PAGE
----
Molecular control of the oocyte-to-zygote transition
The challenge in fertilization is to transform two highly differentiated cells, egg and sperm, into a single totipotent cell - the zygote - with vastly different properties compared to its parental cells. To generate a zygote, the cell cycle machinery switches from meiosis to mitosis and chromatin is reorganized and reprogrammed. How these fascinating processes are regulated at the molecular level and how their deterioration impacts fertility are key questions we aim to address in our research.
The oocyte-to-zygote transition is one of the most dramatic cell conversions in biology. It refers to the female germ cell or oocyte, which undergoes two rounds of meiotic chromosome segregation and, following fertilization, is converted into a mitotically dividing embryo (Figure 1). We are addressing fundamental questions relating to the processes that ensure the inheritance of genomes from one generation to the next by combining germ cell and chromosome biology with cell cycle and epigenetic studies. Achieving a molecular understanding of key players such as cohesin is a requisite step for investigating how deterioration of these factors contributes to maternal age-dependent aneuploidy and infertility. The current trend towards advanced maternal age has increased the frequency of trisomic fetuses by 71% in the past ten years. Therefore, a better understanding of mammalian meiosis is relevant to human health.
How is sister chromatid cohesion maintained for months and decades in oocytes?
The inheritance of chromosomes from mother to daughter cell and from one generation to the next depends on sister chromatid cohesion mediated by the cohesin complex. Cohesin is especially important in meiosis, which is the specialized cell division giving rise to haploid gametes, egg and sperm. The paradigm of reproductive biology is that all oocytes are generated before birth. Cohesion is established during meiotic DNA replication, recombination occurs before birth, and oocytes remain arrested until ovulation triggers the first meiotic division several months (mouse) or decades (human) later. Does cohesin hold sister chromatids together for months and possibly decades without reinforcement? Alternatively, is cohesion reinforced during the long arrest? Using TEV protease technology which we pioneered in the mouse, molecular genetics, and 4D confocal live-cell imaging, we showed that no detectable cohesin turnover occurs in oocytes for several weeks (Figure 1). Our current work addresses the crucial question as to whether cohesion is reinforced during the months of arrest or, indeed, whether it is at all possible to generate cohesion after DNA replication (Figure 2). Future work will address the mechanisms that protect long-lived proteins such as cohesin, and what might go awry with age.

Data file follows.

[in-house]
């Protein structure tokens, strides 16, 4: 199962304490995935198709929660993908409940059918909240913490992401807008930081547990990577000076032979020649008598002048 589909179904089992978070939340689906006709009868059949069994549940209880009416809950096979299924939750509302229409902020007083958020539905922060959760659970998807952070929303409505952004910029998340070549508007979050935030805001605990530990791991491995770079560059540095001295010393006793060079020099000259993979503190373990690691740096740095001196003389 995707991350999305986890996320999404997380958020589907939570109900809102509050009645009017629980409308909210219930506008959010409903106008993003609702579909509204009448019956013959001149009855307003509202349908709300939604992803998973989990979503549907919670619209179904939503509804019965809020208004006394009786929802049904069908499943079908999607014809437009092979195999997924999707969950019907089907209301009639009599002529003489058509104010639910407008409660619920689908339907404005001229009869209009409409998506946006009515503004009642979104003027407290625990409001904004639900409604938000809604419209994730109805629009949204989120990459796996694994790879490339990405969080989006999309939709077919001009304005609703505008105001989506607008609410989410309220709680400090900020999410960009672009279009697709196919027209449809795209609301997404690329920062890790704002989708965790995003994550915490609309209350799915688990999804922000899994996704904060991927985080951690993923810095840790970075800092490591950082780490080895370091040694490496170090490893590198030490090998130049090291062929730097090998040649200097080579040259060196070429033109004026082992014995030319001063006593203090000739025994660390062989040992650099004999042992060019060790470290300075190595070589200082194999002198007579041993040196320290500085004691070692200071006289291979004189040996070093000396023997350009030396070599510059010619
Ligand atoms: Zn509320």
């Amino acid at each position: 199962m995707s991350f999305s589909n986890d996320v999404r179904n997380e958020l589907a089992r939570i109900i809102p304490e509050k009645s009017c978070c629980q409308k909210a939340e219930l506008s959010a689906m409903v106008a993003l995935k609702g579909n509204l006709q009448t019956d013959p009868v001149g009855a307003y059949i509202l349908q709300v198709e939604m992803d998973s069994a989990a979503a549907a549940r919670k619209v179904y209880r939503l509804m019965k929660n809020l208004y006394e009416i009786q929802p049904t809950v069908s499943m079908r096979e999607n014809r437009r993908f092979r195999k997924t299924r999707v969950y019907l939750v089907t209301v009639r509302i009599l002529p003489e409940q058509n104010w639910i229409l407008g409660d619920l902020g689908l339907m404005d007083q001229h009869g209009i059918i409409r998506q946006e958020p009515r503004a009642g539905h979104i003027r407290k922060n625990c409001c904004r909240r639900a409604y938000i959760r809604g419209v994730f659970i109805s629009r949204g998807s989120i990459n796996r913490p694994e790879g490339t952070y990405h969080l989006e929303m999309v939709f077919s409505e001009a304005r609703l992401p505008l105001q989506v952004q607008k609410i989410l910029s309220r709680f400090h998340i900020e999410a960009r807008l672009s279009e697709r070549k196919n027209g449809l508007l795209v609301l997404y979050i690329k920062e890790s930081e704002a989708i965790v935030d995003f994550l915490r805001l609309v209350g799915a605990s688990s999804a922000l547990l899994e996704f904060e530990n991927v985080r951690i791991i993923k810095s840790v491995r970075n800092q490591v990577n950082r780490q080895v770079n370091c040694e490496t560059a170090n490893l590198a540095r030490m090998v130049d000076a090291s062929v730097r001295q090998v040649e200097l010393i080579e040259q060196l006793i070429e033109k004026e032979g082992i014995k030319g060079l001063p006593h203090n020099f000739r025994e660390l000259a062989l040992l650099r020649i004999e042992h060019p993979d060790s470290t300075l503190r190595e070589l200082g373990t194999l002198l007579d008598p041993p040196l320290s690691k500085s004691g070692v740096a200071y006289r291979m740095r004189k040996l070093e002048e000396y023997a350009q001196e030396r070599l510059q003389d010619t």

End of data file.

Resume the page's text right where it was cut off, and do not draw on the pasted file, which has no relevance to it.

How is chromatin reprogramming coordinated with cell cycle progression in zygotes?
Fertilization triggers the second meiotic division and entry into the first embryonic cell cycle. During the zygote stage, maternal and paternal genomes remain as separate entities with distinct chromatin signatures. Maternal factors control sperm chromatin reorganization as protamines are replaced by histones and chromatin remodeling erases cell-type specific epigenetic marks. We are specifically interested in how chromatin organization, epigenetic reprogramming, and cell cycle progression are coordinated, which is currently poorly understood. This requires an interdisciplinary approach combining novel genome-wide methods to study chromatin organization with cell cycle kinetics documented by live-cell imaging.
We are testing candidate factors required for this process using conditional knockout mice. Knockout zygotes have the potential to be rescued by microinjection of mRNAs encoding target proteins. We are therefore developing this powerful system for in vivo structure-function studies in order to dissect the mechanisms of chromatin organization and cell cycle regulation in zygotes.